for All Seasons
The Sabbath Challenge to the Petty Gods of Profit by Anthony Esolen
Tiriolo—Little Tyre, a trading fortress founded by the ever-busy Phoenicians 2,500 years ago—would now be no more than a sleepy village, were it not for the herds of goats that crowd its streets in the early morning once a week, and the Italians that crowd them at all other hours. People live well in Tiriolo, by their easy standards: They have good food and clean clothes, and it hardly ever rains. They work, but they don’t blow trumpets before them as they go. So it didn’t surprise me when my cousins—all of them grown up, with families—decided one fall afternoon, in the middle of the week, not to win bread but to hunt mushrooms.
Do not suppose we had baskets for assiduous gathering. The larger breeds of mushrooms, or funghi as the Italians so accurately call them, are shy, hiding under a fall of rotten leaves or in the wet crook of a half-dead oak. I might sit on a rock with a commanding view of the hill, combating a kind of spore-grown heresy with Francesco, un Testimonio di Gehova, and not catch a single mushroom battening on the wind.
The poisonous ones, I was told, are small and white, like those we eat in America. The really good ones, never to be purchased but only to be found, are rare behemoths, gaudy yellow and streaky red, sometimes capped like the umbrellas we know, sometimes just slabs of flabby tofu.
“ What’s that thing?” I asked, warily. But they cried out, “ Antonio, hai fatto bene!” It was a crimson blotch that might have corrupted the liver of St. Peter himself. That was the success of the day. For three hours we shouted and argued and complained about the walk back uphill, and all we had for profit were a half-dozen fungi.
The cousins were sweaty and happy, and I was shaking my head, American that I am, calculating how many hours the three men had taken from work, how much they could have earned, and how many baskets of spores they could have bought with the wages. But cousin Adriana cooked the mushrooms in our supper, and though they tasted like any mushrooms—that is, they savored of warm mold and woody mildew—they were good, no one died of liver failure, and the bank did not come to repossess the furniture.
The Week’s Purpose
It wasn’t the Sabbath, but it might as well have been. My cousins should have been working, I thought. Man is supposed to work—most of us have little choice in the matter, or loudly protest that we have no choice—except on the Sabbath, when we rest. But is that all there is to the relation between the days? Might there be something about the Sabbath that makes for good work the day before? Can you enjoy the Sabbath rest in the midst of labor on Thursday? What kind of hard Thursday work—or Thursday play—is like Sunday feasting? And what is the Thursday work for, if not ultimately for feasting?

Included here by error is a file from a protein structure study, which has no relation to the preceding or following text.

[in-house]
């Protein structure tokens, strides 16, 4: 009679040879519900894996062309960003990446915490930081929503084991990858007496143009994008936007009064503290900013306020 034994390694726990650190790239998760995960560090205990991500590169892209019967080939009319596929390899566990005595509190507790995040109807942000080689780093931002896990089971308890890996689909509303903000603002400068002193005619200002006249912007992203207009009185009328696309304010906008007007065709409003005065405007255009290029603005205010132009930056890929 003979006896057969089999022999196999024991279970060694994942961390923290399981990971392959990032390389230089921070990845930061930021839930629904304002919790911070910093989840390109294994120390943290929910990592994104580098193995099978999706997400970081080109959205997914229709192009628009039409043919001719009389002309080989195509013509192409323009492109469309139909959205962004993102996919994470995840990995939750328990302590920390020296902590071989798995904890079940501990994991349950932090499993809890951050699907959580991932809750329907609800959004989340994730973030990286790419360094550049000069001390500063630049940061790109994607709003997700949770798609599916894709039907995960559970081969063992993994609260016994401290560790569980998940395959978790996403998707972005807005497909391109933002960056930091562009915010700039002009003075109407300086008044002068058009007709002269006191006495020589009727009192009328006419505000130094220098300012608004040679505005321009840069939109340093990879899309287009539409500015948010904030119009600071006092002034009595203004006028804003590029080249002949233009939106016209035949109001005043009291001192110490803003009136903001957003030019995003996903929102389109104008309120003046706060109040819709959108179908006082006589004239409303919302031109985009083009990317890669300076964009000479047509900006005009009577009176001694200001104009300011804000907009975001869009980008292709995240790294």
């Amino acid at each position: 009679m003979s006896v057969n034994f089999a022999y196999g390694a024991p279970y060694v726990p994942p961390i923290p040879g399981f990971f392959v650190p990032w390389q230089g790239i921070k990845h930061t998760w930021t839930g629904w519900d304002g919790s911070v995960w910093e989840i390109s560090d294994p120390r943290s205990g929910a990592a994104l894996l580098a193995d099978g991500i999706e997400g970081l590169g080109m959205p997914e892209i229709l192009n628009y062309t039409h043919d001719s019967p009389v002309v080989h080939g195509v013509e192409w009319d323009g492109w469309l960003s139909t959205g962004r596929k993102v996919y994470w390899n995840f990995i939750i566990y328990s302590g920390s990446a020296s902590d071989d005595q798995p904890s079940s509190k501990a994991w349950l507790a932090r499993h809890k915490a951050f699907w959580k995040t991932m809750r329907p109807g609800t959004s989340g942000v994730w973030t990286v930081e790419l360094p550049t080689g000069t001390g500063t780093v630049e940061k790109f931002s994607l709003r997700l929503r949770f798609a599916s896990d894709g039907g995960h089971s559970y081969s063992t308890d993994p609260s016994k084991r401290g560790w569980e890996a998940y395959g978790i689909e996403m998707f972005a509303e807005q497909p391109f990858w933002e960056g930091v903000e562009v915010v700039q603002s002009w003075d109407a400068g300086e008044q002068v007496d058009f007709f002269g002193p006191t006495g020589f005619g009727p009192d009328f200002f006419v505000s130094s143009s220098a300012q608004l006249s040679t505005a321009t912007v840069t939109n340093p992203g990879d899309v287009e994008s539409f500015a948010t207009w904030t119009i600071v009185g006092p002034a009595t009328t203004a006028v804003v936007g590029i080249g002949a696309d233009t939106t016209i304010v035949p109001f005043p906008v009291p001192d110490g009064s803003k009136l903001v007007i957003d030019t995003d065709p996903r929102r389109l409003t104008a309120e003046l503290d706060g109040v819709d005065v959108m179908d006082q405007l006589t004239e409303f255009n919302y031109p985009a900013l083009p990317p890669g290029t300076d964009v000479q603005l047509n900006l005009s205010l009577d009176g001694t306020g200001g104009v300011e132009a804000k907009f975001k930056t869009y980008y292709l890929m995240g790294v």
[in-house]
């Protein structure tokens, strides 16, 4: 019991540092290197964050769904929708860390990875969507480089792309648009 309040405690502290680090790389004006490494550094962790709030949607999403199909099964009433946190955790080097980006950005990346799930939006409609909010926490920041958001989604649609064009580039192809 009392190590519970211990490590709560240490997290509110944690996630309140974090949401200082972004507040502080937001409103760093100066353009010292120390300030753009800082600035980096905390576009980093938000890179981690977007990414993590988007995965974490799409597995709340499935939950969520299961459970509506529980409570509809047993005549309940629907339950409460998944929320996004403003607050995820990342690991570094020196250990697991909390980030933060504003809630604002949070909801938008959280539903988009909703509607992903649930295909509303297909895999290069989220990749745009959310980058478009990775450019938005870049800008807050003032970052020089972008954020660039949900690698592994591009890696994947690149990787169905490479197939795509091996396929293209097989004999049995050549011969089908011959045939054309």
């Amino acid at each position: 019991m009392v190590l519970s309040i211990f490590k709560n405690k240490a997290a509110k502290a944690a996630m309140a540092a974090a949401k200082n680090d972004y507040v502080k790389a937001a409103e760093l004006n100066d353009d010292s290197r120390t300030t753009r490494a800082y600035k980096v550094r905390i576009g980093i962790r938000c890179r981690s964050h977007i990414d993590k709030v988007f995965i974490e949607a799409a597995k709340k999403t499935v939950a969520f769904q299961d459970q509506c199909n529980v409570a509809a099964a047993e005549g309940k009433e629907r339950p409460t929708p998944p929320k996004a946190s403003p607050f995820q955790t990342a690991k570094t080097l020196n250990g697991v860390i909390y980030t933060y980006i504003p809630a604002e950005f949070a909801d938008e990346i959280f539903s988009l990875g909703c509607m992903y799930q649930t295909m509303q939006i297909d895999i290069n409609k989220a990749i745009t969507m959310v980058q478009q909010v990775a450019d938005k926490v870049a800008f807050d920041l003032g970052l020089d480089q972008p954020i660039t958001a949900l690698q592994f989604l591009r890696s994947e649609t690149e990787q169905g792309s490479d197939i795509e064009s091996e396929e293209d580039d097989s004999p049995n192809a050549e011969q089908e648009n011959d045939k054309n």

My mind returns to that day in Little Tyre whenever I forget that the end of the week, the purpose of the week, is its return to the feast in the beginning. The Sabbath is a gift for man, says Jesus, and not man the sacrifice for a grim and demanding Sabbath. Profit be damned. When you forget the Sabbath, you mistake the other days, too. When you forget the feast, you forget what your work is for.
Before the Lord cast Adam and Eve out of Eden, where the fruit of the vine hung bountiful and free, he had a few words to say to the man about his labor: “Cursed is the ground for thy sake: in sorrow shalt thou eat of it all the days of thy life: Thorns also and thistles shall it bring forth to thee; and thou shalt eat the herb of the field; In the sweat of thy face shalt thou eat bread, till thou return unto the ground; for out of it wast thou taken: for dust thou art, and unto dust shalt thou return.”
Now, one way to fight a curse—our modern way, I think—is to deny that it is a curse. If God says we shall eat our bread in the sweat of our brows, then we make an idol of necessity and worship the sweat of our brows. We say, “How hard have we worked to build that granary and stuff it with grain!” We hug ourselves for our intelligence, our diligence, our seizing of the main chance, our scratching a bare meal out of the flinty soil, a meal that in our memory grows ever barer as we grow older and better satisfied with our victorious perseverance.
Anthony Esolen is a professor at Magdalen College of the Liberal Arts in Warner, New Hampshire, and the author of many books, including Real Music: A Guide to the Timeless Hymns of the Church (Tan, with a CD), Out of the Ashes: Rebuilding American Culture (Regnery), and The Hundredfold: Songs for the Lord (Ignatius). He has also translated Dante’s Divine Comedy (Random House). He and his wife Debra publish a web magazine, Word and Song (anthonyesolen.substack.com), on poetry, hymnody, language, classic films, and music. He is a senior editor of Touchstone.
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